Blank space


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Schematic representation of the formation of voids on a surface

A blank (English vacancy ) is in the Crystallography a place in the array of atoms , ions or molecules in the crystal lattice , which is unfilled. Vacancies arise during the crystal formation itself, but are also caused by subsequent influences on the crystal, for example by temperature changes , radioactivity or other types of radiation .

The perfect translation symmetry in the crystal is broken by the void. Vacancies therefore belong to the crystal defects ( lattice defects ). More precisely, they are point defects because only point changes occur in the crystal (as opposed to dislocations , grain boundaries and stacking defects ).

Since ion crystals are forced to be charge neutral, a single defect cannot occur. Vacancies in ion crystals can arise from Schottky defects ( see also Walter Schottky ) or Frenkel defects .

Historical

The existence of voids was unconfirmed and controversial until the middle of the 20th century. It was only after Ernest Kirkendall's 1947 publication, which described the effect that is now named after Kirkendall , that the expert world became aware that this is difficult to reconcile with diffusion mechanisms without gaps. From 1950 onwards the realization began that voids are indispensable for explaining diffusion and that they can play an important role in solids.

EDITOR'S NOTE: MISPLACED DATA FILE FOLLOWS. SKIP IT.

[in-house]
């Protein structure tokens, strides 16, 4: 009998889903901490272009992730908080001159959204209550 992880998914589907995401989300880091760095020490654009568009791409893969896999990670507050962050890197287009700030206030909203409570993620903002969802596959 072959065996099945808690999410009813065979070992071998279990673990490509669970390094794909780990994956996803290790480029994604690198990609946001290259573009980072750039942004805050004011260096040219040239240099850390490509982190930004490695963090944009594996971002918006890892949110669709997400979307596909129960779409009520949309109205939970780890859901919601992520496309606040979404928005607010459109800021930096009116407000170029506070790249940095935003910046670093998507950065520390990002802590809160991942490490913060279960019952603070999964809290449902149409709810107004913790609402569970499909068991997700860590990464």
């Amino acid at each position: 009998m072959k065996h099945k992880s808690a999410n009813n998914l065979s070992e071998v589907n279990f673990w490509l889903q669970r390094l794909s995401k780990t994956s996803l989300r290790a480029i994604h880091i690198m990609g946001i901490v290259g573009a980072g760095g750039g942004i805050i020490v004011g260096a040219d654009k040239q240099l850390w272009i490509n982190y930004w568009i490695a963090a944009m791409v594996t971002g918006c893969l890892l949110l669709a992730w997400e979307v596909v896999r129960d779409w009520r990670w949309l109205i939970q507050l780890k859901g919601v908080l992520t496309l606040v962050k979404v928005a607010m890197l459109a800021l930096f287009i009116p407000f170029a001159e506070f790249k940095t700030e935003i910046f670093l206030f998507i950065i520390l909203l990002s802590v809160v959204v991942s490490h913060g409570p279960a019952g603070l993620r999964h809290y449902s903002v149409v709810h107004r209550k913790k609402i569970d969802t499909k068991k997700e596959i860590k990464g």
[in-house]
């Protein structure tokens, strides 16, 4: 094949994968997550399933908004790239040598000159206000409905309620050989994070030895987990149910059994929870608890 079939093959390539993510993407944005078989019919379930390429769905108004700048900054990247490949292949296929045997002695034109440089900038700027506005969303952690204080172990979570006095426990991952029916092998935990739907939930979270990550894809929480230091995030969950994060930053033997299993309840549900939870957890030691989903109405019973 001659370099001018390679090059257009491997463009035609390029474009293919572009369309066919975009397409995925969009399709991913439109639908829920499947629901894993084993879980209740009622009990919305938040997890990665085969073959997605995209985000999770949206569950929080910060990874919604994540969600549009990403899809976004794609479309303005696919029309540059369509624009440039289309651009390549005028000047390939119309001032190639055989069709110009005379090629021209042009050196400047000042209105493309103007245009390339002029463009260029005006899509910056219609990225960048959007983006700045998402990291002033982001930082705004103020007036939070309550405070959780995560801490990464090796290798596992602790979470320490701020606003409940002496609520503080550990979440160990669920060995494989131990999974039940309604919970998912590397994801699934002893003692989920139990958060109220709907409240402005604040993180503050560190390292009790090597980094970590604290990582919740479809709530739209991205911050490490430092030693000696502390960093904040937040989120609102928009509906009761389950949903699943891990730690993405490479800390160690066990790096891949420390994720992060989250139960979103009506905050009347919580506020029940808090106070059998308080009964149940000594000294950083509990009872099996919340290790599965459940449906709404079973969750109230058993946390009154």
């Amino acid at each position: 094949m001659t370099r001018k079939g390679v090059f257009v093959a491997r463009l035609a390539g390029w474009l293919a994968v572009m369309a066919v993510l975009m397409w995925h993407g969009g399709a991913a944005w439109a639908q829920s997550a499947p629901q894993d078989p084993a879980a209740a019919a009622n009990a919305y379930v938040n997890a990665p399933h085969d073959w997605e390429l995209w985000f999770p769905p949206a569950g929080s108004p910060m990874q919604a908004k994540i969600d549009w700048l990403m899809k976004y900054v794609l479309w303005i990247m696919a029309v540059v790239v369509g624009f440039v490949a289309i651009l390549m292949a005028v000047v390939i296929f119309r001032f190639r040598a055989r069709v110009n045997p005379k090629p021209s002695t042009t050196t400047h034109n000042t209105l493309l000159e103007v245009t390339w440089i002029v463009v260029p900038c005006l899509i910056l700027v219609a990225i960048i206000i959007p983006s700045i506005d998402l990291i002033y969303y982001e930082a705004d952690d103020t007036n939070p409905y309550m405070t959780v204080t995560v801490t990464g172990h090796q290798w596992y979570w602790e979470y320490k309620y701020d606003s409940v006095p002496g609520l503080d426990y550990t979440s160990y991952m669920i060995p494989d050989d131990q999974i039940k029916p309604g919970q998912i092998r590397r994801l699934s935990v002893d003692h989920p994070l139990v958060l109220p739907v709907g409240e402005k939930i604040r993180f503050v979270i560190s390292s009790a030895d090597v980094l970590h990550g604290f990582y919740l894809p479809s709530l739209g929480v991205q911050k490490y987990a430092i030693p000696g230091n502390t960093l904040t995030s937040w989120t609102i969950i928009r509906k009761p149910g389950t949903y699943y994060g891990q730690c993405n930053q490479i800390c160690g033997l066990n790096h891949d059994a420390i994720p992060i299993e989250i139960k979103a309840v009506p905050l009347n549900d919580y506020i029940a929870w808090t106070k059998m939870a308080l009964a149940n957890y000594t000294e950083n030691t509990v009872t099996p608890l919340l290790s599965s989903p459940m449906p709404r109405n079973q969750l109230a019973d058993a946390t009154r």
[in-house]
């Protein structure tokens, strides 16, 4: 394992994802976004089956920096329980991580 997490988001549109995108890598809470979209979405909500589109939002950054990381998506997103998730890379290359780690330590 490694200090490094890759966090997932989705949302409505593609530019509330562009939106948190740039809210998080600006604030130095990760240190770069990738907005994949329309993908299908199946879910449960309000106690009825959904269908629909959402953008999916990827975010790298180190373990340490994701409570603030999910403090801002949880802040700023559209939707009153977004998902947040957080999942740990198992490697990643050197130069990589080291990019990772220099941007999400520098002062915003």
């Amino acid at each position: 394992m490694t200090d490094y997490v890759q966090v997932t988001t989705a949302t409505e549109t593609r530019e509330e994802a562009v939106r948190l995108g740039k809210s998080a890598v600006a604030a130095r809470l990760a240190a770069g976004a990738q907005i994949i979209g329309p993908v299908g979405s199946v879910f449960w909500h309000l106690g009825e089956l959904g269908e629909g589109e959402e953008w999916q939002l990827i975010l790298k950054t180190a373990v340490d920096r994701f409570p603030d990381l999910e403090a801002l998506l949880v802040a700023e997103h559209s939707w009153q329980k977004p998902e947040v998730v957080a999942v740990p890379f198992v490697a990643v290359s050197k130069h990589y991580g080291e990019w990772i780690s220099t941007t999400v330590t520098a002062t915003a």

proof

The detection of vacancies and the determination of their concentration is possible, among other things, by determining the lifetime of positrons . These diffuse through the crystal and look for vacancies in which they prefer to stay due to the potential. Since the electron density in such vacancies is lower than in the surrounding crystal, the life of the positrons is extended. With the help of the measurement of the emitted radiation, the location of the void can be determined and the size of the void can be estimated by measuring the service life. Another very widespread method is the etching method. The cross-section of a crystal is etched and the dislocations appear on the surface as characteristic gaps. Since there are differently shaped gaps depending on the plane on which the etching is applied, the orientation of the crystal can be determined using this method.

Individual evidence

  1. ^ EO Kirkendall: Diffusion of zinc in alpha brass . In: AIME TRANS . tape 147 , 1942, pp. 104-109 .
  2. A. D Smigelskas, E. O Kirkendall: Zinc diffusion in alpha brass . In: Trans. AIME . tape 171 , 1947, pp. 130-142 .